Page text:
2022.08.17

2022.08 Vol. 1

A little bit of suspend

It Just Works

In a weird twist, the suspend functionality on my T14 is working with my shiny thunderbolt 4 dock. These settings have been difficult for me in the past, requiring systemd tweaks and udev rules. But without any of that yet, if I plug the laptop in with its lid shut, it resumes and uses the hub for display. And if I unplug the laptop with its lid shut, it suspends.

Previously that first step would require a udev rule to enable power on settings for a USB device. This new ThinkPad uses S2Idle suspension instead of the classic S3 to memory. My hunch is this is what is allowing wakeup to work outta the box.

I am at a complete loss as to why the unplugging is working as I want it.

Systemd’s logind provides the “high” level interface for controlling suspend and hibernate settings. Historically (and still mentioned in the Arch docs on Power Management), logind could only process “lid” events (e.g. opening or closing a laptop’s lid). So “if the lid closes, please trigger a suspend”. It also exposed a few settings like “don’t trigger if plugged in”. What is not listed is any sort of “if unplugged, trigger suspend”. The power supply events are not handled by logind. Or so I thought.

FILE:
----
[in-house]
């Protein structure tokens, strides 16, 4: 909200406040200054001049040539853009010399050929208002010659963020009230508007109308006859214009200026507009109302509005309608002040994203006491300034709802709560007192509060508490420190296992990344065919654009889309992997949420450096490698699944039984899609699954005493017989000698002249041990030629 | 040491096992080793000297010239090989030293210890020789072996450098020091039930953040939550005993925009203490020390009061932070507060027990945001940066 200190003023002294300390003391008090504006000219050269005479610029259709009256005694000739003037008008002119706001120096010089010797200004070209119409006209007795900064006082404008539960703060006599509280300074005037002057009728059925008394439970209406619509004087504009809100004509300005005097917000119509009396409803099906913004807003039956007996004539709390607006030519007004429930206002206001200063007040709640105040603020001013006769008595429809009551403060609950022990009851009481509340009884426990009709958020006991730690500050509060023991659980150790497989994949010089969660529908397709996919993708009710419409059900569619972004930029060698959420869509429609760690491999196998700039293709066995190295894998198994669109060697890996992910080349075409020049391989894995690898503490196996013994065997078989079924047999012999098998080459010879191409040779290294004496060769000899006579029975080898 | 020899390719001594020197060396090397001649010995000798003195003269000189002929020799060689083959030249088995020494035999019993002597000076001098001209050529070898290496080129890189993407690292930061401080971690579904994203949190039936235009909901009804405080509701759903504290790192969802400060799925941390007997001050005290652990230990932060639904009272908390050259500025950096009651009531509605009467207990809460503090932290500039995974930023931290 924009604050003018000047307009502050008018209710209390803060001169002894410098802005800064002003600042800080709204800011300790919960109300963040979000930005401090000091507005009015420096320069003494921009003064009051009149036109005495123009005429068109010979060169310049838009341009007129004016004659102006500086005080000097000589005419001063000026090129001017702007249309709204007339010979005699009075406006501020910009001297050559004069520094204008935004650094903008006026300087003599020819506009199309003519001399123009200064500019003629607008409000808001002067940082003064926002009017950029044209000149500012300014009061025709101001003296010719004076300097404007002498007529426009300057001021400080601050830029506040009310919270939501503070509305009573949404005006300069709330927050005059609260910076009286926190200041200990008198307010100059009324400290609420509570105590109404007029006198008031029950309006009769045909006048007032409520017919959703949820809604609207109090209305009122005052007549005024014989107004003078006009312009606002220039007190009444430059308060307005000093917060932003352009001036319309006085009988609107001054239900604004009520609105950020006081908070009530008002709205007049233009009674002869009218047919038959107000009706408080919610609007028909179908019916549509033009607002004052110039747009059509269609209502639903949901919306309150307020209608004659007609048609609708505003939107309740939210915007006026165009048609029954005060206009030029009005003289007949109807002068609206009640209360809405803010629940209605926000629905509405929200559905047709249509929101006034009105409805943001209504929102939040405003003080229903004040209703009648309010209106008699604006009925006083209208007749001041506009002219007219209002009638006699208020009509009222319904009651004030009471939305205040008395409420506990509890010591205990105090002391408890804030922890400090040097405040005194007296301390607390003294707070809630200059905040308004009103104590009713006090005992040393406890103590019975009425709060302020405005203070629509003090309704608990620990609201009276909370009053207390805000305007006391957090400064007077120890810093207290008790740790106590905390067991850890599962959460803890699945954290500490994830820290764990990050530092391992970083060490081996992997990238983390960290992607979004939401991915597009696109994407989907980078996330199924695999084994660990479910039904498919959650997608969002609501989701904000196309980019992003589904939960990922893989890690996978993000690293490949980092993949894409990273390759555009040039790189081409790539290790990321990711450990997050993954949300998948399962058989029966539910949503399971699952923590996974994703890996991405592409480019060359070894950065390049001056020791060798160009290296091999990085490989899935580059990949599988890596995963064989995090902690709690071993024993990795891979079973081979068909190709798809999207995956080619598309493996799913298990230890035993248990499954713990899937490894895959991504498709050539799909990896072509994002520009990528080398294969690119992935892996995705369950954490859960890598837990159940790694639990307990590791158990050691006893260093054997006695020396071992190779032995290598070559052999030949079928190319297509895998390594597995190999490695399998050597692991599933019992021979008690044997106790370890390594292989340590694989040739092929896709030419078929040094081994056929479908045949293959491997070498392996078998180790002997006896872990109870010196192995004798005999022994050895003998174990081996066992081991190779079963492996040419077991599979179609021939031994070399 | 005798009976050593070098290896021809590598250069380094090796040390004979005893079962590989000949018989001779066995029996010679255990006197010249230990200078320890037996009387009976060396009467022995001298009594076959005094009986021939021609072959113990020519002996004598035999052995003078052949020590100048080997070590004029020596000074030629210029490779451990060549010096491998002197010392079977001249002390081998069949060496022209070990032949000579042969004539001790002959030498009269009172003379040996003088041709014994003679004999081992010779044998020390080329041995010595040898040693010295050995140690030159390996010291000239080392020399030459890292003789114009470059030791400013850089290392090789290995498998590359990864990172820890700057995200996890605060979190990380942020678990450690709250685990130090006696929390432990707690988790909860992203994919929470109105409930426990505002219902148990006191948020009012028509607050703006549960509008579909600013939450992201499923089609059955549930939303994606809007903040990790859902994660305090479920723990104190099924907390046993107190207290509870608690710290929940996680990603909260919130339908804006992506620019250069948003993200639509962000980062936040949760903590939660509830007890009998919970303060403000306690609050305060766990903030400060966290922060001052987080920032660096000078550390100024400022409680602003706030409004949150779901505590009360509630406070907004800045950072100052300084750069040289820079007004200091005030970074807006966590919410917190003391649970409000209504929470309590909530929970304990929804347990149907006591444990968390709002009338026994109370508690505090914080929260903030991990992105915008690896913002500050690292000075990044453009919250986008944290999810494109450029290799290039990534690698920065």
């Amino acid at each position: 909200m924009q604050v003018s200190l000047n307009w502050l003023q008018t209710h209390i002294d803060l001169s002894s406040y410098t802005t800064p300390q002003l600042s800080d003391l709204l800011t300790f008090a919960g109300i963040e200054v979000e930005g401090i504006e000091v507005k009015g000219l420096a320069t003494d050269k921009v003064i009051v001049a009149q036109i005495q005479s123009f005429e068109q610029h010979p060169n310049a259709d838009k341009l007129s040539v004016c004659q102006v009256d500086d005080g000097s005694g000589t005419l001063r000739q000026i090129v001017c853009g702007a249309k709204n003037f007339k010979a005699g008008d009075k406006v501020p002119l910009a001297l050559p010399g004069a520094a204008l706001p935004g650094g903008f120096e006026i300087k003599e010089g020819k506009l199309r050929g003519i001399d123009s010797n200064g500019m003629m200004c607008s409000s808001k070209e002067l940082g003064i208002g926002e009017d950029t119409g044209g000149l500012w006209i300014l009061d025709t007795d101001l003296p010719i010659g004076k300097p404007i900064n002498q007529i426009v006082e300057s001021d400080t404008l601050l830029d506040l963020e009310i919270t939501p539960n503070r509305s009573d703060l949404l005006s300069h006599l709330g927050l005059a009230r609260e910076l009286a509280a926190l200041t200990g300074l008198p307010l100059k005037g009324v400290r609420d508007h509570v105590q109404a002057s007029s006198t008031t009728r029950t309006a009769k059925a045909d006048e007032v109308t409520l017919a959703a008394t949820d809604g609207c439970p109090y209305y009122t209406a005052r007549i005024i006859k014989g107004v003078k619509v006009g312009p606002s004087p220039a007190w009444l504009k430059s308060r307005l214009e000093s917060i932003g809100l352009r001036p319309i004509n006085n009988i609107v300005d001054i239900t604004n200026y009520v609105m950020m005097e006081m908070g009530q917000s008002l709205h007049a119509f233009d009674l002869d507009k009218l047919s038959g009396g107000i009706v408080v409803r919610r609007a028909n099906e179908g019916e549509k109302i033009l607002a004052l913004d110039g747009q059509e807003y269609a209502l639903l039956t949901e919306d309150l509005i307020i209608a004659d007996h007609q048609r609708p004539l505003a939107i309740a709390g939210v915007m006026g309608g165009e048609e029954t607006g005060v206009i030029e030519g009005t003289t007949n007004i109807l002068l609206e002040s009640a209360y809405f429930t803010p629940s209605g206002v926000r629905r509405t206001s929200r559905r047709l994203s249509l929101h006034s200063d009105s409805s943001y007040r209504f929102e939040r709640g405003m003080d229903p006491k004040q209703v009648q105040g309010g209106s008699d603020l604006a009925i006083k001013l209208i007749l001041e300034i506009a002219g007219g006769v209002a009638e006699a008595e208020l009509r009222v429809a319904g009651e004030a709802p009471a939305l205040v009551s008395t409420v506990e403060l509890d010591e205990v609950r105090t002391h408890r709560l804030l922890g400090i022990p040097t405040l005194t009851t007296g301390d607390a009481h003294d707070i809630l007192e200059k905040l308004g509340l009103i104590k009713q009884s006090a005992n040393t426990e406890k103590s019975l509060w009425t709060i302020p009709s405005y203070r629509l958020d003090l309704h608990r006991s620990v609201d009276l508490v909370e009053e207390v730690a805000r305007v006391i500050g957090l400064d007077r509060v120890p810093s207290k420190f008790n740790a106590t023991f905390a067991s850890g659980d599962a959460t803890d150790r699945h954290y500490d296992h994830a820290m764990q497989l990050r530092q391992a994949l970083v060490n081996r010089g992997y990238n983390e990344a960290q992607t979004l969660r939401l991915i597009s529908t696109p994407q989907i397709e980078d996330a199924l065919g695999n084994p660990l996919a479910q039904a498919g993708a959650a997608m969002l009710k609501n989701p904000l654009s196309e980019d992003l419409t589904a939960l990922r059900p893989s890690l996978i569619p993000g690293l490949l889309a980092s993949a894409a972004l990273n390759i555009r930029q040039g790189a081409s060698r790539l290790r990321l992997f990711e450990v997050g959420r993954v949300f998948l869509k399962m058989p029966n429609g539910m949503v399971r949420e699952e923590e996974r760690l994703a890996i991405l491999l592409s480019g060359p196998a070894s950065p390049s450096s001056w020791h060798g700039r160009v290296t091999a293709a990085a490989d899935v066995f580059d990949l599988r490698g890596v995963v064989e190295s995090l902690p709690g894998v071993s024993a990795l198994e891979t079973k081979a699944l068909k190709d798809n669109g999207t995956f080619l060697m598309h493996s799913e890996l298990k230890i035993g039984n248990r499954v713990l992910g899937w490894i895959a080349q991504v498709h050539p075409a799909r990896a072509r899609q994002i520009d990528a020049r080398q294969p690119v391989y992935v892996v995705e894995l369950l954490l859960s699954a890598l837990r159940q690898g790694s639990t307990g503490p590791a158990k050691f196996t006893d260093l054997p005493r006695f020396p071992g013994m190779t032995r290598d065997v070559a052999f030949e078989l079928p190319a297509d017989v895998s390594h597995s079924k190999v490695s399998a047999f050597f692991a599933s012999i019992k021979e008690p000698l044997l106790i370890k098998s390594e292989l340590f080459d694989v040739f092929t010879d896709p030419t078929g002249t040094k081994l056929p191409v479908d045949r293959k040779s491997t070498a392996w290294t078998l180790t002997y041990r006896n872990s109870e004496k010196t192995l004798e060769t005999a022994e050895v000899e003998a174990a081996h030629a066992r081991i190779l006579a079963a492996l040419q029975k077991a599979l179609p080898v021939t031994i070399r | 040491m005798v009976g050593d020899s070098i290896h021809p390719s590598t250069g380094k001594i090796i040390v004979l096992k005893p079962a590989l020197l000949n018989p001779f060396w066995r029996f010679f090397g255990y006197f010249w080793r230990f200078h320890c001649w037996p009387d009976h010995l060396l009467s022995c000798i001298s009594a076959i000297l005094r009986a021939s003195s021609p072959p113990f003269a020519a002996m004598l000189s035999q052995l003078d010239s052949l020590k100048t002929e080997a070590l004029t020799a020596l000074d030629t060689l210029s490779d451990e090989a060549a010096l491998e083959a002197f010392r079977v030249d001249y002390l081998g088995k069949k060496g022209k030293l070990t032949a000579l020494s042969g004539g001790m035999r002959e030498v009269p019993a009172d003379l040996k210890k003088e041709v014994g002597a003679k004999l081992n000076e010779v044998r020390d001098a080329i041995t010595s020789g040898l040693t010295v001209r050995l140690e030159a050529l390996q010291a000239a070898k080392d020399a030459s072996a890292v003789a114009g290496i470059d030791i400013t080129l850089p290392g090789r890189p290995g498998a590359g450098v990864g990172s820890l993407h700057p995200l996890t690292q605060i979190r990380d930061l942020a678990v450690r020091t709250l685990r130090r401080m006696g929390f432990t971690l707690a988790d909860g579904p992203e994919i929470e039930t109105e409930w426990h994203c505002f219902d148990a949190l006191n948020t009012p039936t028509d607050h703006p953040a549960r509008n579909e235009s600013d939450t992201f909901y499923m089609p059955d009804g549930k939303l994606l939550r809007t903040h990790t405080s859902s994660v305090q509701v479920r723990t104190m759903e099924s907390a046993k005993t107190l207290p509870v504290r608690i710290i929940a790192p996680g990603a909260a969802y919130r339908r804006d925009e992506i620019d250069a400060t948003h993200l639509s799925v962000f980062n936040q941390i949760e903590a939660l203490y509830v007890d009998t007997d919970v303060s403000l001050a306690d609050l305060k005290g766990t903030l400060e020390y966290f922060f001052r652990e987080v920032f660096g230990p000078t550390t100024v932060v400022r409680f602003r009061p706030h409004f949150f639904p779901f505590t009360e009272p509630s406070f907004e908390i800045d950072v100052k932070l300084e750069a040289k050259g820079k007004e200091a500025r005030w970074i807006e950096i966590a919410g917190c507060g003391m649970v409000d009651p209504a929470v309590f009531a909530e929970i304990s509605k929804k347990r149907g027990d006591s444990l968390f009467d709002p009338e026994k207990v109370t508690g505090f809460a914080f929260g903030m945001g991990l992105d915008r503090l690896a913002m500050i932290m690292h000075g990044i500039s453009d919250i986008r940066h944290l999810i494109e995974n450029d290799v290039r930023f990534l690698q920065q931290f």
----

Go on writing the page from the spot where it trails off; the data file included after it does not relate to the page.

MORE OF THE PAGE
I have done quite a bit of debugging which is leading me to think that these power events are being handled by logind, but no smoking gun proof.

  1. I enabled systemd debug logging and don’t see anything triggering suspend on undocking
  2. I don’t see anything triggering suspend in dmesg
  3. I have combed through my system’s udev rules and don’t see anything triggering suspend or listening for power supply events (which is how I would have guessed this was being implemented)
  4. If I disable the HandleLidSwitch setting in logind, it stops working… (maybe the most smokey of the points)

Despite this, I haven’t found anything online which would indicate that logind is supporting power supply events these days. I’ll try to just be happy that it just works.